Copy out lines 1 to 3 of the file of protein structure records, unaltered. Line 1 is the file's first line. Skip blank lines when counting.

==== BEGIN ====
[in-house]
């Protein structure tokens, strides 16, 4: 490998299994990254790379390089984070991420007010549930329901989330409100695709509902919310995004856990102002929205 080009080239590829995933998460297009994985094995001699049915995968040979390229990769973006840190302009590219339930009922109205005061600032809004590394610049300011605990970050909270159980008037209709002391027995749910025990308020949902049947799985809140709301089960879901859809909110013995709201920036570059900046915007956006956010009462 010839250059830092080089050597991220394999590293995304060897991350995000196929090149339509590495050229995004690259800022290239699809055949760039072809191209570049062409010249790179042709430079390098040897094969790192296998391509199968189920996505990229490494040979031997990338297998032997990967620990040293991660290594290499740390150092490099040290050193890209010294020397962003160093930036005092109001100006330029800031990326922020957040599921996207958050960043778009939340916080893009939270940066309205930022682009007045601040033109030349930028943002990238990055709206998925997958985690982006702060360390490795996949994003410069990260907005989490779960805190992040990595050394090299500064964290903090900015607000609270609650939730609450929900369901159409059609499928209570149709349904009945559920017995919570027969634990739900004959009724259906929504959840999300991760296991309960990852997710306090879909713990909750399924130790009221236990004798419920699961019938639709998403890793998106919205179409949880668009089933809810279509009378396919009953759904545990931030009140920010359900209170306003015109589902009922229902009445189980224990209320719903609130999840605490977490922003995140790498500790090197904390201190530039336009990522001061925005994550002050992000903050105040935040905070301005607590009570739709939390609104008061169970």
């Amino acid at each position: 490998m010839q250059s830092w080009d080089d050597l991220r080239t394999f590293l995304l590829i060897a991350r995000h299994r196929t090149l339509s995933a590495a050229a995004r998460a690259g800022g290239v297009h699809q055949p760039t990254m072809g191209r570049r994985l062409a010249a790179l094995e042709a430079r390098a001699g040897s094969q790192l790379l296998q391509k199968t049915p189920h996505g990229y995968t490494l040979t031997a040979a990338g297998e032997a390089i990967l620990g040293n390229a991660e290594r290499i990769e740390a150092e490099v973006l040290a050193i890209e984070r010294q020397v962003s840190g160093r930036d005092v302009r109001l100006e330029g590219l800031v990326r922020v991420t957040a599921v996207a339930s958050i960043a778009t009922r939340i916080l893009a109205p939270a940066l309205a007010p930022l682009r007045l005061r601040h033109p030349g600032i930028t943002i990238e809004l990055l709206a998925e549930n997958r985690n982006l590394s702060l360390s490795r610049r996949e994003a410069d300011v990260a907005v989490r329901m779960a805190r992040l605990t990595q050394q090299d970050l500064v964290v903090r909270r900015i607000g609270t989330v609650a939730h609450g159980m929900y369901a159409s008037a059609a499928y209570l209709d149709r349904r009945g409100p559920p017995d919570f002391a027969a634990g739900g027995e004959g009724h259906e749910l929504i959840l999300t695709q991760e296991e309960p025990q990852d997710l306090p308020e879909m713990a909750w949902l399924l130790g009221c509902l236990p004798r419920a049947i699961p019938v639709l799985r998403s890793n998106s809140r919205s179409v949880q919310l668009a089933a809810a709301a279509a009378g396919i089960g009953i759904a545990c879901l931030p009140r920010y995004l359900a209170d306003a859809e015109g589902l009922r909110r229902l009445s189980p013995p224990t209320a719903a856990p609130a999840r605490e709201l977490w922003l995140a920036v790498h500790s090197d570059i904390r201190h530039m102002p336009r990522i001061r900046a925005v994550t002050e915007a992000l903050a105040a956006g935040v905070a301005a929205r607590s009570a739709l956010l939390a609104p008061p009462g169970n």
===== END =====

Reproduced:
[in-house]
């Protein structure tokens, strides 16, 4: 490998299994990254790379390089984070991420007010549930329901989330409100695709509902919310995004856990102002929205 080009080239590829995933998460297009994985094995001699049915995968040979390229990769973006840190302009590219339930009922109205005061600032809004590394610049300011605990970050909270159980008037209709002391027995749910025990308020949902049947799985809140709301089960879901859809909110013995709201920036570059900046915007956006956010009462 010839250059830092080089050597991220394999590293995304060897991350995000196929090149339509590495050229995004690259800022290239699809055949760039072809191209570049062409010249790179042709430079390098040897094969790192296998391509199968189920996505990229490494040979031997990338297998032997990967620990040293991660290594290499740390150092490099040290050193890209010294020397962003160093930036005092109001100006330029800031990326922020957040599921996207958050960043778009939340916080893009939270940066309205930022682009007045601040033109030349930028943002990238990055709206998925997958985690982006702060360390490795996949994003410069990260907005989490779960805190992040990595050394090299500064964290903090900015607000609270609650939730609450929900369901159409059609499928209570149709349904009945559920017995919570027969634990739900004959009724259906929504959840999300991760296991309960990852997710306090879909713990909750399924130790009221236990004798419920699961019938639709998403890793998106919205179409949880668009089933809810279509009378396919009953759904545990931030009140920010359900209170306003015109589902009922229902009445189980224990209320719903609130999840605490977490922003995140790498500790090197904390201190530039336009990522001061925005994550002050992000903050105040935040905070301005607590009570739709939390609104008061169970």
């Amino acid at each position: 490998m010839q250059s830092w080009d080089d050597l991220r080239t394999f590293l995304l590829i060897a991350r995000h299994r196929t090149l339509s995933a590495a050229a995004r998460a690259g800022g290239v297009h699809q055949p760039t990254m072809g191209r570049r994985l062409a010249a790179l094995e042709a430079r390098a001699g040897s094969q790192l790379l296998q391509k199968t049915p189920h996505g990229y995968t490494l040979t031997a040979a990338g297998e032997a390089i990967l620990g040293n390229a991660e290594r290499i990769e740390a150092e490099v973006l040290a050193i890209e984070r010294q020397v962003s840190g160093r930036d005092v302009r109001l100006e330029g590219l800031v990326r922020v991420t957040a599921v996207a339930s958050i960043a778009t009922r939340i916080l893009a109205p939270a940066l309205a007010p930022l682009r007045l005061r601040h033109p030349g600032i930028t943002i990238e809004l990055l709206a998925e549930n997958r985690n982006l590394s702060l360390s490795r610049r996949e994003a410069d300011v990260a907005v989490r329901m779960a805190r992040l605990t990595q050394q090299d970050l500064v964290v903090r909270r900015i607000g609270t989330v609650a939730h609450g159980m929900y369901a159409s008037a059609a499928y209570l209709d149709r349904r009945g409100p559920p017995d919570f002391a027969a634990g739900g027995e004959g009724h259906e749910l929504i959840l999300t695709q991760e296991e309960p025990q990852d997710l306090p308020e879909m713990a909750w949902l399924l130790g009221c509902l236990p004798r419920a049947i699961p019938v639709l799985r998403s890793n998106s809140r919205s179409v949880q919310l668009a089933a809810a709301a279509a009378g396919i089960g009953i759904a545990c879901l931030p009140r920010y995004l359900a209170d306003a859809e015109g589902l009922r909110r229902l009445s189980p013995p224990t209320a719903a856990p609130a999840r605490e709201l977490w922003l995140a920036v790498h500790s090197d570059i904390r201190h530039m102002p336009r990522i001061r900046a925005v994550t002050e915007a992000l903050a105040a956006g935040v905070a301005a929205r607590s009570a739709l956010l939390a609104p008061p009462g169970n």